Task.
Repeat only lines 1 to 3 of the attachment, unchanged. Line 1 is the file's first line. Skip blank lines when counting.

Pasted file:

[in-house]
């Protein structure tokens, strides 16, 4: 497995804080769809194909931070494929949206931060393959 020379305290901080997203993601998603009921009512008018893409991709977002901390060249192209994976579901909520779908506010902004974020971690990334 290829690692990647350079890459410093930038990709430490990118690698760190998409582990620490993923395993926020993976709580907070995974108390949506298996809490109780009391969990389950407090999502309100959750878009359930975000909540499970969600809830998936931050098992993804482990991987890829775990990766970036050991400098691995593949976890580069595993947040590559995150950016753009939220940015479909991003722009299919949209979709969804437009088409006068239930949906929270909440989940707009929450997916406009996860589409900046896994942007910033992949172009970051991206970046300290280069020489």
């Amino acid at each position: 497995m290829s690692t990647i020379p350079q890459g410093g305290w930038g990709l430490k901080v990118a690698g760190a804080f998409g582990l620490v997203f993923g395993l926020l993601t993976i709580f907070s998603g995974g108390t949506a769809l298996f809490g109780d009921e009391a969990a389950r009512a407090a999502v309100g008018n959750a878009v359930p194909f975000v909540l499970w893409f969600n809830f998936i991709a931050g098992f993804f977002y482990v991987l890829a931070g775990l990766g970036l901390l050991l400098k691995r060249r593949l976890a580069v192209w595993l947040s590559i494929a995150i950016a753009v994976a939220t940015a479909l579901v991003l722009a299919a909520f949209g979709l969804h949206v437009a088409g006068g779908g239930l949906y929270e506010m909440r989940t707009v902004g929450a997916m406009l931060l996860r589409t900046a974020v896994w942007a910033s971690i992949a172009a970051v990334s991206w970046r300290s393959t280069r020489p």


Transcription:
[in-house]
């Protein structure tokens, strides 16, 4: 497995804080769809194909931070494929949206931060393959 020379305290901080997203993601998603009921009512008018893409991709977002901390060249192209994976579901909520779908506010902004974020971690990334 290829690692990647350079890459410093930038990709430490990118690698760190998409582990620490993923395993926020993976709580907070995974108390949506298996809490109780009391969990389950407090999502309100959750878009359930975000909540499970969600809830998936931050098992993804482990991987890829775990990766970036050991400098691995593949976890580069595993947040590559995150950016753009939220940015479909991003722009299919949209979709969804437009088409006068239930949906929270909440989940707009929450997916406009996860589409900046896994942007910033992949172009970051991206970046300290280069020489």
């Amino acid at each position: 497995m290829s690692t990647i020379p350079q890459g410093g305290w930038g990709l430490k901080v990118a690698g760190a804080f998409g582990l620490v997203f993923g395993l926020l993601t993976i709580f907070s998603g995974g108390t949506a769809l298996f809490g109780d009921e009391a969990a389950r009512a407090a999502v309100g008018n959750a878009v359930p194909f975000v909540l499970w893409f969600n809830f998936i991709a931050g098992f993804f977002y482990v991987l890829a931070g775990l990766g970036l901390l050991l400098k691995r060249r593949l976890a580069v192209w595993l947040s590559i494929a995150i950016a753009v994976a939220t940015a479909l579901v991003l722009a299919a909520f949209g979709l969804h949206v437009a088409g006068g779908g239930l949906y929270e506010m909440r989940t707009v902004g929450a997916m406009l931060l996860r589409t900046a974020v896994w942007a910033s971690i992949a172009a970051v990334s991206w970046r300290s393959t280069r020489p």